Research in Motion at its peak had Wall Street by the collar and made the word "BlackBerry" synonymous with enterprise status -- an iconic presence that transcended to pop culture with consumers wearing their phones like wannabe corporate executives. Even high school students could not get enough of the BlackBerry craze that eventually made its ways to Jay-Z rap songs.
However today, consumers don't go around admitting they own a BlackBerry. It would be like admitting a battle with low self-esteem or like a display of gross stubbornness, an inability to leave the past behind.Though the company has clearly lost its battle with Apple (AAPL) and Google (GOOG), investors have continued to think RIM would come up with a way to survive or maybe even was just one good idea away from regaining its form. One such idea hinged on the BlackBerry 10. Hope reigns eternal but is not an investment strategy. As it turns out, hope was all the company had for this project.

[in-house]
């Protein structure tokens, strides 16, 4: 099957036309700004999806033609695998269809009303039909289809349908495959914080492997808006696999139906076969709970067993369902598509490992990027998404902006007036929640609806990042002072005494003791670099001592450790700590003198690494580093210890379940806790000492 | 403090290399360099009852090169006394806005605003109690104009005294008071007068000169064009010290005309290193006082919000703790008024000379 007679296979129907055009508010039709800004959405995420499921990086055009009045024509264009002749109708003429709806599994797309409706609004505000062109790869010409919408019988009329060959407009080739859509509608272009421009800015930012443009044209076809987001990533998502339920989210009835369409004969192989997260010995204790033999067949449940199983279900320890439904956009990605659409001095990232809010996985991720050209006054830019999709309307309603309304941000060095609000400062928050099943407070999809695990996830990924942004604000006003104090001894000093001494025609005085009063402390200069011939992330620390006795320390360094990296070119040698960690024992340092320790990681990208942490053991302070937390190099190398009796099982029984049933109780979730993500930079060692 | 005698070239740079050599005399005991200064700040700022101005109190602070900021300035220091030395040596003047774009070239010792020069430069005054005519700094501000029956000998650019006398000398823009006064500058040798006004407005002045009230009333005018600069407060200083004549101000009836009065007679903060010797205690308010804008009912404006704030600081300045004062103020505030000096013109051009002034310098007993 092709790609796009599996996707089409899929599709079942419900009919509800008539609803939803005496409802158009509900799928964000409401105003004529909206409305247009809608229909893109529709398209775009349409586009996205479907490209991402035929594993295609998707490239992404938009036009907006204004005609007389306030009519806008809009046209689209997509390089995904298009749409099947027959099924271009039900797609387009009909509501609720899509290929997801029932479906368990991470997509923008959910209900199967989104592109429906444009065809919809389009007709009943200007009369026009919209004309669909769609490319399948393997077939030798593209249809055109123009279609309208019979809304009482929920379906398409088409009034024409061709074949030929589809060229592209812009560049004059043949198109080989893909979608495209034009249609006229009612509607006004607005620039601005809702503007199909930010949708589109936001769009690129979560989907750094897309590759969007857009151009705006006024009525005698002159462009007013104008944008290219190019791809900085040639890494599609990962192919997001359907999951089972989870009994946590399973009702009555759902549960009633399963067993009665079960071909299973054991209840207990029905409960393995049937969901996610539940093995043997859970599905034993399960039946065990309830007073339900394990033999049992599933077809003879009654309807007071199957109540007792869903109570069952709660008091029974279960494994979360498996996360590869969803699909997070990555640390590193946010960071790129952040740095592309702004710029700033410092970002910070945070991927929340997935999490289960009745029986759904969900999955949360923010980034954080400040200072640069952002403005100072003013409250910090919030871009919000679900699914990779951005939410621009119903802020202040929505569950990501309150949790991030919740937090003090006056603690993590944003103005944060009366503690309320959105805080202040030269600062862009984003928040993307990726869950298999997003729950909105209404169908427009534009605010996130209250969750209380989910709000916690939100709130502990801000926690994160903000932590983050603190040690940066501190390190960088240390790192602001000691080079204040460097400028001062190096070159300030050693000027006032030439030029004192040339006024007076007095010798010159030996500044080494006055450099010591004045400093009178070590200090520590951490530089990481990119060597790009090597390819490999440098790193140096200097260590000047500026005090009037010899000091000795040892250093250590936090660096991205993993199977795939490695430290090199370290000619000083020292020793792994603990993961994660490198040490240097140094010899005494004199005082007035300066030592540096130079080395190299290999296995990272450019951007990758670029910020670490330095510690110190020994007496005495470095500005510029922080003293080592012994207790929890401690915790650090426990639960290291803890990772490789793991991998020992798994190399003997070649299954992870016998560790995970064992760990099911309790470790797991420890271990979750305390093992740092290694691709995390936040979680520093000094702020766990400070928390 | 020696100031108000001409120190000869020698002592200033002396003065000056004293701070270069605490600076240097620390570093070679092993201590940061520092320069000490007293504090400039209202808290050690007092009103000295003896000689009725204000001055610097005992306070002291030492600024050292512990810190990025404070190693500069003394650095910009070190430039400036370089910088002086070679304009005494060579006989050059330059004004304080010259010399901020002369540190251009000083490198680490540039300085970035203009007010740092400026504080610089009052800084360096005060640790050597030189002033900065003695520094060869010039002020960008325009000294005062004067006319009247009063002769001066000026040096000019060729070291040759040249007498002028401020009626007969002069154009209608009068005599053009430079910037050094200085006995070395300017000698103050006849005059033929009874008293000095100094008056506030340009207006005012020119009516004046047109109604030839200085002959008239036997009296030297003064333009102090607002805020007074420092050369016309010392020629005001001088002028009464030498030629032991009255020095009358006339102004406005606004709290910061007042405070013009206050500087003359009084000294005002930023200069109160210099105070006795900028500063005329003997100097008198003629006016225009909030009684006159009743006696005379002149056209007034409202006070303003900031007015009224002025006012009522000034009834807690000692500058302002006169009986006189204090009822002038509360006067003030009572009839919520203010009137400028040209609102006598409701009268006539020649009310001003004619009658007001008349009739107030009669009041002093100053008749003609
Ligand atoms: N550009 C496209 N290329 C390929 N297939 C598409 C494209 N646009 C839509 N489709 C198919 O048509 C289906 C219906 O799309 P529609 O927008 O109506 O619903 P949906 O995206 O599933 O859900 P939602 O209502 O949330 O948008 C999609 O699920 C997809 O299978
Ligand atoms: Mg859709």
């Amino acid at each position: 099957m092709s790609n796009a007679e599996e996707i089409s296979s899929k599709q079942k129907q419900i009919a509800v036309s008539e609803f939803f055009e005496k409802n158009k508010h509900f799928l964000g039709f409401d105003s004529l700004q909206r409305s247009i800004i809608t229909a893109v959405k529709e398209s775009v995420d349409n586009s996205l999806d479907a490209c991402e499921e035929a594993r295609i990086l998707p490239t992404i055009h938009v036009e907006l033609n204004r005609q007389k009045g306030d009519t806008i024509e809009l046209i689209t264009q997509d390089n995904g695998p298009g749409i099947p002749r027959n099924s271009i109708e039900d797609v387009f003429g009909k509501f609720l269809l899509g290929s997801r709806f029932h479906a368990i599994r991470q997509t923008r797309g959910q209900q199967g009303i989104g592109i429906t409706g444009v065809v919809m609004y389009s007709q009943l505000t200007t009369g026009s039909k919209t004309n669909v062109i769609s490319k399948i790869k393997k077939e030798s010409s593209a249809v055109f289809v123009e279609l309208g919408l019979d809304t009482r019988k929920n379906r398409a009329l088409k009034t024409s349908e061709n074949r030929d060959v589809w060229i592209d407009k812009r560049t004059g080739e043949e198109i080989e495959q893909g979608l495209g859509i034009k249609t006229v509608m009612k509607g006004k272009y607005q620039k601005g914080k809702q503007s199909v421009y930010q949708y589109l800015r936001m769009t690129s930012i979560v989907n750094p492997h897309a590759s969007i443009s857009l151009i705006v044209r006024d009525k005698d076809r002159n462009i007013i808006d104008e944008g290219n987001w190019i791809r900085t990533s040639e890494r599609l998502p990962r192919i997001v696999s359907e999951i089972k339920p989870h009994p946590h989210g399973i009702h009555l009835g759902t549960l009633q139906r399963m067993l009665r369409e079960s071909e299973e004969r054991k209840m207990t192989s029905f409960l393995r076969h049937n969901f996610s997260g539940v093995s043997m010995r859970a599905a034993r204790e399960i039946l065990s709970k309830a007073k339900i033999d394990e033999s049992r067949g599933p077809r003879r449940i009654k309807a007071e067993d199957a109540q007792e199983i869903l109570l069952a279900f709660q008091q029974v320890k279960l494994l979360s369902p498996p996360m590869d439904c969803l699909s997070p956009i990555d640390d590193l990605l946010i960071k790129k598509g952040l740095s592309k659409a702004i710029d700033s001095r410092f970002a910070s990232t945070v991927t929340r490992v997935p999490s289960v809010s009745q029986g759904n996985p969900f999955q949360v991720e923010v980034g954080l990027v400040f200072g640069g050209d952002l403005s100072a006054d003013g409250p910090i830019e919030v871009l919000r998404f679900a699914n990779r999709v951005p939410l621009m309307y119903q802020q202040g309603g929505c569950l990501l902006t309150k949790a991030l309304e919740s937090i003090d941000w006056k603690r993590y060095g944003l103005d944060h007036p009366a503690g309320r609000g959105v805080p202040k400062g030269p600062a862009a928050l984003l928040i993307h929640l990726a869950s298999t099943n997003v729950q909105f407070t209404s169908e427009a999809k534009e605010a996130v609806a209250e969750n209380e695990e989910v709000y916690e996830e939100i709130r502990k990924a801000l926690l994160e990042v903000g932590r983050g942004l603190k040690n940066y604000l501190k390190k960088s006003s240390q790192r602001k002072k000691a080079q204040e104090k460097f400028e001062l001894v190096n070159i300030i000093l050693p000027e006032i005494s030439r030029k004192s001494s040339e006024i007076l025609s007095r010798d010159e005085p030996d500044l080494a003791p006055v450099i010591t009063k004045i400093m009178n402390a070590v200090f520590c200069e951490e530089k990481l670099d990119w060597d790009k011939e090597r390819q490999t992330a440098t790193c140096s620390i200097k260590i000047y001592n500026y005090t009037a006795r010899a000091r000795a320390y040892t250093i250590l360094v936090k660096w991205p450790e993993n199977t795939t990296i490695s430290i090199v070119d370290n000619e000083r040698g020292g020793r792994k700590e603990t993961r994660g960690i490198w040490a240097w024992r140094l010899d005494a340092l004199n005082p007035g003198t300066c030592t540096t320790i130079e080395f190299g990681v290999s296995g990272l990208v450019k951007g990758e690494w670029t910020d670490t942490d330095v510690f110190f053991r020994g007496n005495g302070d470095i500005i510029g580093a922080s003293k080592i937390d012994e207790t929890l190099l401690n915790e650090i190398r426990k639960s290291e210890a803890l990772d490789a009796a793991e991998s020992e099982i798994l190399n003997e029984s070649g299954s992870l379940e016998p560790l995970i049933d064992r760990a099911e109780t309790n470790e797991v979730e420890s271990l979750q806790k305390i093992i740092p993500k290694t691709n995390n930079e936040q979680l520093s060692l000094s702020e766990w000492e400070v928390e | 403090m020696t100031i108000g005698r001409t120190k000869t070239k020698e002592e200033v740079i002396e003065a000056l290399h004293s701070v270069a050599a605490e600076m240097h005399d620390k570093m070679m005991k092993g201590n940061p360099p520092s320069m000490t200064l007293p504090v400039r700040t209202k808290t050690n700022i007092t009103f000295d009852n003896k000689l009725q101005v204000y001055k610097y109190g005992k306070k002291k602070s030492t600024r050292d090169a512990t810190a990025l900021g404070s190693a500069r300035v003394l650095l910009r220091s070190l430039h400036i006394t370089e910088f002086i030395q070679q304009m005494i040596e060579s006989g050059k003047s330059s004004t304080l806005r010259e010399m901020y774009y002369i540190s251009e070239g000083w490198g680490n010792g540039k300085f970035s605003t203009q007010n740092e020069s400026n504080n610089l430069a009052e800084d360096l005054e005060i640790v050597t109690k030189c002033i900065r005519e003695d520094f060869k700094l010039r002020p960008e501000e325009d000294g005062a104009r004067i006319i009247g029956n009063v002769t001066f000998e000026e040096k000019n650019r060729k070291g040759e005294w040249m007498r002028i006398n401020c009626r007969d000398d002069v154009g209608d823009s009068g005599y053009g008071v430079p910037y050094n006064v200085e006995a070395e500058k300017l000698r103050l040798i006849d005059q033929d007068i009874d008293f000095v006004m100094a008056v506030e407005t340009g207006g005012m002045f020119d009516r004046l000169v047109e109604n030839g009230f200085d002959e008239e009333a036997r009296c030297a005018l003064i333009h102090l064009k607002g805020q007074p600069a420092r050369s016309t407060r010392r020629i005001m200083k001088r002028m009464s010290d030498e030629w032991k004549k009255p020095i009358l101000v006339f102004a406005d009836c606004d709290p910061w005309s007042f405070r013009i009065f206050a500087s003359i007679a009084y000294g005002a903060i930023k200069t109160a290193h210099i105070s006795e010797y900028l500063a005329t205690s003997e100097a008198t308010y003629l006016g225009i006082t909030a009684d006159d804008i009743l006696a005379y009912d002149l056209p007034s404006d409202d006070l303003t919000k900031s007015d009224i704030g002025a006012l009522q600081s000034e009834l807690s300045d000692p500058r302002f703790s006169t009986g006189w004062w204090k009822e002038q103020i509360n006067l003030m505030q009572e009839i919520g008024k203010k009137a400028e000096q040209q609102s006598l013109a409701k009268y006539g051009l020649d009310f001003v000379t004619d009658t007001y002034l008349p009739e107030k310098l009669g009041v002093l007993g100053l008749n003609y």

Same Old, Same OldIn a recent article I talked about how the company seemed to finally be embracing a shift in focus to the "entry-level" devices to compete more effectively with Nokia (NOK). Although there were doubts that this would indeed be the direction that the company takes, this idea makes a lot of sense on many levels. But if it didn't appear true last week, by now the company and investors must see that it needs to be a top priority -- there couldn't have been any clearer evidence than when RIM offered the market a glimpse of the highly anticipated BlackBerry 10 platform at its May 1 annual world showcase. While the company's intent was to reassure investors, it instead showed that RIM may even be unprepared to compete with Microsoft's (MSFT) Windows phone, much less recoup lost market share from the iPhone. As much hope has been placed on the BB10, the platform fell short of expectations. Certainly it is not impressive enough to drive consumers to spend.
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